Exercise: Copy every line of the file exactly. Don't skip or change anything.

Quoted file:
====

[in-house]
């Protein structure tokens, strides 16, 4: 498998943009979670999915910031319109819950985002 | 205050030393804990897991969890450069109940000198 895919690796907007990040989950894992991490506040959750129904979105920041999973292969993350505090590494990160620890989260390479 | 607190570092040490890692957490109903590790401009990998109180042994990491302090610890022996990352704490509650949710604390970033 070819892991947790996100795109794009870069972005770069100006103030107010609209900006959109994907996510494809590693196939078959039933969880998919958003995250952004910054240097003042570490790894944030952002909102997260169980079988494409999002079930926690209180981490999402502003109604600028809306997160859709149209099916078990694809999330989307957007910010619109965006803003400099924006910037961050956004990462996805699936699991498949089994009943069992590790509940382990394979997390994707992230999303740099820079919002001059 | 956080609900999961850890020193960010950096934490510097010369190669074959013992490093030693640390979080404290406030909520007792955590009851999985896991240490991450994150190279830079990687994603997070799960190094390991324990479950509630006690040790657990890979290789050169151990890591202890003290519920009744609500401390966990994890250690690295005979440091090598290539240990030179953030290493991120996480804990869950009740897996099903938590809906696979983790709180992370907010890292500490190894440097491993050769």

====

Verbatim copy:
[in-house]
């Protein structure tokens, strides 16, 4: 498998943009979670999915910031319109819950985002 | 205050030393804990897991969890450069109940000198 895919690796907007990040989950894992991490506040959750129904979105920041999973292969993350505090590494990160620890989260390479 | 607190570092040490890692957490109903590790401009990998109180042994990491302090610890022996990352704490509650949710604390970033 070819892991947790996100795109794009870069972005770069100006103030107010609209900006959109994907996510494809590693196939078959039933969880998919958003995250952004910054240097003042570490790894944030952002909102997260169980079988494409999002079930926690209180981490999402502003109604600028809306997160859709149209099916078990694809999330989307957007910010619109965006803003400099924006910037961050956004990462996805699936699991498949089994009943069992590790509940382990394979997390994707992230999303740099820079919002001059 | 956080609900999961850890020193960010950096934490510097010369190669074959013992490093030693640390979080404290406030909520007792955590009851999985896991240490991450994150190279830079990687994603997070799960190094390991324990479950509630006690040790657990890979290789050169151990890591202890003290519920009744609500401390966990994890250690690295005979440091090598290539240990030179953030290493991120996480804990869950009740897996099903938590809906696979983790709180992370907010890292500490190894440097491993050769």